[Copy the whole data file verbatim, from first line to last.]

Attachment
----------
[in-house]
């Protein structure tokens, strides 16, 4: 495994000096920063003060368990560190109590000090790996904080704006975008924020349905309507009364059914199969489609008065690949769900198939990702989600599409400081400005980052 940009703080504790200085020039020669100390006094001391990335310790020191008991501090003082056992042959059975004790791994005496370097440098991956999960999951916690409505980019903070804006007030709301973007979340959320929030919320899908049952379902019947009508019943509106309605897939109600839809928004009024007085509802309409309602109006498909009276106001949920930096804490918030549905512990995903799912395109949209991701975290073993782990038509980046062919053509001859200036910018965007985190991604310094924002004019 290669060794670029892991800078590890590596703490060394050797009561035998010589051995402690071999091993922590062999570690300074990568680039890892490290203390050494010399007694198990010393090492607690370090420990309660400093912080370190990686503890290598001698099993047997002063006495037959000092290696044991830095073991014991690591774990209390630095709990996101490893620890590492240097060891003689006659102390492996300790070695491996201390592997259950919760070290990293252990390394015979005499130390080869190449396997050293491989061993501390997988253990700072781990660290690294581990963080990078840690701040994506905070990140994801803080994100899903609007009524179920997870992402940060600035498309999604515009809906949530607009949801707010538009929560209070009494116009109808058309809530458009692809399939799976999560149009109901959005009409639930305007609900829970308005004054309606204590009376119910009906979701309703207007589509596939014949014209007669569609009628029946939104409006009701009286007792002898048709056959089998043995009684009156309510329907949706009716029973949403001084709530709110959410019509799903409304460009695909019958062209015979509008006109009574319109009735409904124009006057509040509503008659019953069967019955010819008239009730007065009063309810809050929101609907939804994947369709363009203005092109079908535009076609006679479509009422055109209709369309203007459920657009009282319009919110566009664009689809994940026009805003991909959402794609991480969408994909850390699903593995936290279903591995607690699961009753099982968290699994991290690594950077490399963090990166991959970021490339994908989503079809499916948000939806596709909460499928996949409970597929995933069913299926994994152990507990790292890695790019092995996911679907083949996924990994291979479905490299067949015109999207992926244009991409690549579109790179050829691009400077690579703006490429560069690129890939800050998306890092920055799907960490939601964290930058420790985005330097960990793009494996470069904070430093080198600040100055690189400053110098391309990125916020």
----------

[in-house]
């Protein structure tokens, strides 16, 4: 495994000096920063003060368990560190109590000090790996904080704006975008924020349905309507009364059914199969489609008065690949769900198939990702989600599409400081400005980052 940009703080504790200085020039020669100390006094001391990335310790020191008991501090003082056992042959059975004790791994005496370097440098991956999960999951916690409505980019903070804006007030709301973007979340959320929030919320899908049952379902019947009508019943509106309605897939109600839809928004009024007085509802309409309602109006498909009276106001949920930096804490918030549905512990995903799912395109949209991701975290073993782990038509980046062919053509001859200036910018965007985190991604310094924002004019 290669060794670029892991800078590890590596703490060394050797009561035998010589051995402690071999091993922590062999570690300074990568680039890892490290203390050494010399007694198990010393090492607690370090420990309660400093912080370190990686503890290598001698099993047997002063006495037959000092290696044991830095073991014991690591774990209390630095709990996101490893620890590492240097060891003689006659102390492996300790070695491996201390592997259950919760070290990293252990390394015979005499130390080869190449396997050293491989061993501390997988253990700072781990660290690294581990963080990078840690701040994506905070990140994801803080994100899903609007009524179920997870992402940060600035498309999604515009809906949530607009949801707010538009929560209070009494116009109808058309809530458009692809399939799976999560149009109901959005009409639930305007609900829970308005004054309606204590009376119910009906979701309703207007589509596939014949014209007669569609009628029946939104409006009701009286007792002898048709056959089998043995009684009156309510329907949706009716029973949403001084709530709110959410019509799903409304460009695909019958062209015979509008006109009574319109009735409904124009006057509040509503008659019953069967019955010819008239009730007065009063309810809050929101609907939804994947369709363009203005092109079908535009076609006679479509009422055109209709369309203007459920657009009282319009919110566009664009689809994940026009805003991909959402794609991480969408994909850390699903593995936290279903591995607690699961009753099982968290699994991290690594950077490399963090990166991959970021490339994908989503079809499916948000939806596709909460499928996949409970597929995933069913299926994994152990507990790292890695790019092995996911679907083949996924990994291979479905490299067949015109999207992926244009991409690549579109790179050829691009400077690579703006490429560069690129890939800050998306890092920055799907960490939601964290930058420790985005330097960990793009494996470069904070430093080198600040100055690189400053110098391309990125916020």